She remembered how he would just barely touch her jaw line stroking it and calling her kitten. He was so strong yet so gentle with her. He was a senior and she was only a freshman. Was that such a horrible sin?

A thought came to her. She wondered if she went back home if they would let her see him again. Maybe he wouldn't want her anymore. She could call and just ask, "If I come home, can I see Greg?" The thought of hearing her Mother's voice was a compelling one. Maybe she just wanted to go home. Sleep in her warm bed with the feather bed. She could shower for an hour in her bathroom. Not many girls had a bathroom all of there own. She thought of the spare change jar her parents kept where she could grab change to pay for incidentals like cheeseburgers and strawberry malts.

Then the words her Mother had thrown at her surfaced. "This is my house, my rules, you have nothing. If you don't like it then get out." The anger resurfaced again. Who would tell their own kid to get out, just because they liked a boy older than them self. No, she couldn't go back. Tears welled up. She had been told to get out. She loved Greg. He was her first love. He was a good boy. He didn't even believe in sex before marriage and had taken her to church but all her parents saw was that he was older and muscular and they wouldn't listen to her. They wouldn't try to get to know him. They were wrong. His being older wasn't a bad thing.

They had told her to leave. If she went back, she would never feel safe again. When would they tell her to leave again? How could she ever feel safe there? If she called, went back, would they tell her to leave cause she didn't eat her broccoli or stay on the phone to long, or get a C on a paper. How could she ever trust again? She felt betrayed. She had thought that no matter what she would be loved and then she had been told to get out.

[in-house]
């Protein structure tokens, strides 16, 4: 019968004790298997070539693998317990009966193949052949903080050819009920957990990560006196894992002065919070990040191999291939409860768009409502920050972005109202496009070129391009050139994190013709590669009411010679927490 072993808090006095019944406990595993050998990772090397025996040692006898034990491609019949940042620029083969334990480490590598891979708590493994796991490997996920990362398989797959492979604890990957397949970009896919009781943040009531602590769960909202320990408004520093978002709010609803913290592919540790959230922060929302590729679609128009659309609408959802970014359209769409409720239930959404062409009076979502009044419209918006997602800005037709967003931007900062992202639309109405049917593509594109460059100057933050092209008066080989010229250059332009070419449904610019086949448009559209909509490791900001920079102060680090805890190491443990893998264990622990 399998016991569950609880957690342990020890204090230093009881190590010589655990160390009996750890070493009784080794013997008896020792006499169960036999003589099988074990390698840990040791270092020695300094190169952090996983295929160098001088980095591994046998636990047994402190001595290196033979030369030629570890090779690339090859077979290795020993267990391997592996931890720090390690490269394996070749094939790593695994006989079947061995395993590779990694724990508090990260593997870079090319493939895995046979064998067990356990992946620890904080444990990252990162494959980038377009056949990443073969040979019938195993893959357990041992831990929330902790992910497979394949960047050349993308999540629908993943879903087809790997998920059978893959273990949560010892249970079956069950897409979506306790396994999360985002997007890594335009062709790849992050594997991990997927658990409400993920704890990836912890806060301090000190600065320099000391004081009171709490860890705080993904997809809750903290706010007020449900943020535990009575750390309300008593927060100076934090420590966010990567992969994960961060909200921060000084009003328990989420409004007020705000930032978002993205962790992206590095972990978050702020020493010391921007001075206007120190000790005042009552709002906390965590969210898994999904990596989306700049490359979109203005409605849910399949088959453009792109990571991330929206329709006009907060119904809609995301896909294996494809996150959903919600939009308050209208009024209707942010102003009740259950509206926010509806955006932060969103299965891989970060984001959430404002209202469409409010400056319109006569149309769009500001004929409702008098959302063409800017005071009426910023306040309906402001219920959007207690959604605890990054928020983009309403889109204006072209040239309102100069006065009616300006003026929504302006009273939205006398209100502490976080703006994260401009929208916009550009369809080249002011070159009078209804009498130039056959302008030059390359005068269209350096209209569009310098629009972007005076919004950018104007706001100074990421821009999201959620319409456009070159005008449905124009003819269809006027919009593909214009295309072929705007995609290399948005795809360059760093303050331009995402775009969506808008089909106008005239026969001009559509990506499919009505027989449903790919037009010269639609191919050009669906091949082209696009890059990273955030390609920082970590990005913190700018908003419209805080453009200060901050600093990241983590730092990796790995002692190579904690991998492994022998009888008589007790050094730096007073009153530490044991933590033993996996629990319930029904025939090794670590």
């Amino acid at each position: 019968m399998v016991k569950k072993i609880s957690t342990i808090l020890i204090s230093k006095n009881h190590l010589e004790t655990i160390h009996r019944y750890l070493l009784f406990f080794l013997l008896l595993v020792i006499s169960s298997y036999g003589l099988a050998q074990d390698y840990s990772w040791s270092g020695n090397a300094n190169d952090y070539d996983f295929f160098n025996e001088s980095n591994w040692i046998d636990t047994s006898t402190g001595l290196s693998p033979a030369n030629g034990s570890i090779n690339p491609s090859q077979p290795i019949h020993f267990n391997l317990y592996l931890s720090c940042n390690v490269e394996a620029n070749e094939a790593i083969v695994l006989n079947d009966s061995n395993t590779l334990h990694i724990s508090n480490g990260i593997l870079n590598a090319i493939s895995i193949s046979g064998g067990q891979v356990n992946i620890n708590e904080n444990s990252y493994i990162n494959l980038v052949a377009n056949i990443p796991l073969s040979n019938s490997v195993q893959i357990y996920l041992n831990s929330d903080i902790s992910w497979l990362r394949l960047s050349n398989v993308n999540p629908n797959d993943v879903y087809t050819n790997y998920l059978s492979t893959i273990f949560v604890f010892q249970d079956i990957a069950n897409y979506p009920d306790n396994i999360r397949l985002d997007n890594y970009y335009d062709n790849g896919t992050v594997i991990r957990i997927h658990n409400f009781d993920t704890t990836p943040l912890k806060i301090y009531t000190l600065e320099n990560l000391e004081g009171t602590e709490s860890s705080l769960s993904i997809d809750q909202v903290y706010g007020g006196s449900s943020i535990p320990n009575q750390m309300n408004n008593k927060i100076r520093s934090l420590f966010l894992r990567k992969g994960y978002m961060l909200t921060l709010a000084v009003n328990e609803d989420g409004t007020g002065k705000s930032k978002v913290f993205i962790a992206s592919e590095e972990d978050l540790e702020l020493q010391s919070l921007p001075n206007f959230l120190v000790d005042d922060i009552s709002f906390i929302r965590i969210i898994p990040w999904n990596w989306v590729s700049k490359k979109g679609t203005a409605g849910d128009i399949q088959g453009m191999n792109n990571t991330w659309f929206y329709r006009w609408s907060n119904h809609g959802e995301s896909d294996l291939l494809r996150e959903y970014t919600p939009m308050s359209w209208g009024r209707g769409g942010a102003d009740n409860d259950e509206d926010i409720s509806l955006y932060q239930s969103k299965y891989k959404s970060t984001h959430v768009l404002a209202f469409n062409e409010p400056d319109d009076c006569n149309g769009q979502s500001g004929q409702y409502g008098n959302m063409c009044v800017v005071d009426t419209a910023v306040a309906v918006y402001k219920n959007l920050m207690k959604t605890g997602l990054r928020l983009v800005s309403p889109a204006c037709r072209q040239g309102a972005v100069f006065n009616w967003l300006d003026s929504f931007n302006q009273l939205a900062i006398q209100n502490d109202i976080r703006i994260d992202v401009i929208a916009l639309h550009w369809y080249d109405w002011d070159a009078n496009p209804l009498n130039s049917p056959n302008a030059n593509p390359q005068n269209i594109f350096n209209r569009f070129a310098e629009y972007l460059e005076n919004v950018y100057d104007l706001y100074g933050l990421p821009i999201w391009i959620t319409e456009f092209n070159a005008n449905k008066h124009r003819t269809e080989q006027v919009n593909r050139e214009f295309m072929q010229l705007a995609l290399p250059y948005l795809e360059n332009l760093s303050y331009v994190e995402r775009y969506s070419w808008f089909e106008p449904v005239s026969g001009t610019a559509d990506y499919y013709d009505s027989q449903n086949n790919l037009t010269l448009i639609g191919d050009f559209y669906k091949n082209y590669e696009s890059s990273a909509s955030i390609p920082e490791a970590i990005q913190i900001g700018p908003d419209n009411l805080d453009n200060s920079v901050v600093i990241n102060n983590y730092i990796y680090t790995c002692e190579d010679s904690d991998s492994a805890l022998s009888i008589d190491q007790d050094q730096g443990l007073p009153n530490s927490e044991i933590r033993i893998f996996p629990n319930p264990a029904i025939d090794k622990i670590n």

"Miss, are you going to buy that magazine?"

The words snapped her out of her thoughts. "Uhmm, I was just looking at it."

"We are happy to have customers look through potential purchases. Do you intend to purchase?"

She didn't say another word. She put the magazine down on the floor and walked out into the cold.

"Hey pretty girl, are you looking for a good time?"

He was probably in his mid thirties. Wore a baseball cap and smelled of beer. He had a small belly that hung over his jeans. His jacket was some baseball jersey type thing. He glared hungrily at her, as though she was an uneaten cheeseburger on yellow paper. She thought about the cold and how good a warm shower would be. Looking down the street at the motel with clean sheets, warm beds and showers she paused. She wasn't going home. They had told her to leave. She wanted to be warm.

She looked at him, "I don't know what a good time is, I've never had one." She looked at the motel again and he caught her look.

"Why don’t you come with me and we'll get us a nice warm room and I'll show you a good time"

She took a deep breath. "Sure guy. I mean, how bad could it be?"

Barnes and Noble was closing down, the last of the patrons getting into their cars to go to their warm homes. They curiously glanced down the street at the motel where the street had been closed off. Some grumbled under there breathe about the inconvenience of the traffic.

As the detective took pictures of the young girl's bruised and battered body, he turned to his partner and said, "This is as bad as it could get."